In this Juneau Empire file photo, Department of Veterans Affairs nurse Dale Cotton administers a dose of Johnson & Johnson COVID-19 vaccine. (Ben Hohenstatt / Juneau Empire)

City officials confident 70% vaccination goal within reach

People continue receiving vaccines, even as state numbers creep up

State data show COVID-19 numbers increasing statewide and in some regions of Alaska, but officials in Juneau are confident at the city’s vaccination rates and containment ability. Roughly 63% of Juneau’s residents have completed their vaccine series according to City and Borough of Juneau data, and City Manager Mila Cosgrove said clinics are seeing about 200 new people receiving vaccines a week.

“At a high level, we are seeing cases diminish,” Cosgrove said at a community update Tuesday. “For the most part, our case levels have remained relatively low.”

Health officials have detected all four COVID-19 variants including the Delta variant in Juneau, said April Rezendes, public health nurse with the city, but the vaccines from Pfizer, Moderna and Johnson & Johnson have shown to be effective at mitigating the effects of variants.

A small number of vaccinated people have tested positive for COVID-19, Rezendes said, but they were either asymptomatic or mildly symptomatic and not spreading the disease as much as an unvaccinated person might. Unvaccinated people are still being asked to wear masks in public settings, and Cosgrove noted the city had set up free, regular testing for unvaccinated people working in tourism or other industries that have contact with the public.

President Joe Biden set a goal in May to have 70% of the U.S. adults fully vaccinated by July 4, but few states have yet to clear that benchmark. According to the federal Centers for Disease Control and Prevention, 58.3% of the U.S. population over 18 was fully vaccinated as of July 6, and 67.1% of U.S. adults having received one dose.

According to city data, 63.4% of Juneau’s total population are vaccinated and 67.3% have received at least one dose. Cosgrove said in an email she’s confident the city will reach the 70% goal, and if vaccination rates continue at current rates that should happen by the end of July.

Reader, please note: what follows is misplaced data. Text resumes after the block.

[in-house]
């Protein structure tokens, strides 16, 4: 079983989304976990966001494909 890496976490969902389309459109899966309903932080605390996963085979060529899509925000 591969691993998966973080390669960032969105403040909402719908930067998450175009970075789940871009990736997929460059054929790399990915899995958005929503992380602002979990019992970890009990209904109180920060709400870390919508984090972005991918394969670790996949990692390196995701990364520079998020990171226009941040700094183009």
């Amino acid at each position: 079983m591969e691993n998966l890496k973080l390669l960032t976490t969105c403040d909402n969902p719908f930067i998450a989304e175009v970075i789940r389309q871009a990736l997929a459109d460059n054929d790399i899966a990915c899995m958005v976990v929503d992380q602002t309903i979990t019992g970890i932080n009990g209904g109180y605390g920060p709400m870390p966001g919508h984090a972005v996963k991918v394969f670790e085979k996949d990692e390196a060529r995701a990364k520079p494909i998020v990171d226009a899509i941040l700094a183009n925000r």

A number of cities including Juneau have strong efforts to vaccinate their populations and have begun offering incentives to attract residents who haven’t yet received a vaccine. The Greater Juneau Chamber of Commerce recently offered a $1,000 cash drawing and the city’s Zach Gordon Youth Center partnered with Southeast Alaska Regional Health Consortium’s Front Street Clinic to host a barbecue on July 1, and offer the single-injection Johnson & Johnson vaccine to people 12 and older.

[Juneau’s institutions look back on a year of COVID]

According to state Department of Health and Social Services data, 42% of Alaskans of all ages are fully vaccinated, and 46% have at least one dose. Alaska’s current alert level for COVID-19 is currently “low,” but state data show numbers trending upward almost reaching the threshold to raise the alert to Intermediate.

The state assigns its alert level based on the average number of case per 100,000 people over a 14-day period. On Tuesday the statewide average was 4.82, just shy of the five per 100,000 raising the alert level to Intermediate. The state’s alert levels don’t come with any restrictions but do have various guidelines suggested by DHSS. The state’s projected epidemic curve remains low but does show a slight increase of 1.15% after a steady decline.

Juneau’s average daily rate Tuesday was 1.0 per 100,000 with a downward projected epidemic curve of -3.75%, according to DHSS. There were four new cases, CBJ reported, for a total of nine active cases.

The city has its own risk levels which unlike the state’s, break into subcategories and do come with restrictions at certain levels. Currently the city’s risk level is 1b – minimal, one level above the city’s lowest risk level. At the lower levels, restrictions like masking and social distancing are recommendations but become requirements if the risk level reaches High.

At the community update, Cosgrove noted that private businesses can still require patrons to wear masks and take other precautions.

“As private businesses that is quite within their rights,” Cosgrove said. “Respectfully, if a business is asking you to mask up and you want to do business there, that is the neighborly thing to do.”

• Contact reporter Peter Segall at Follow him on Twitter at @SegallJnuEmpire.

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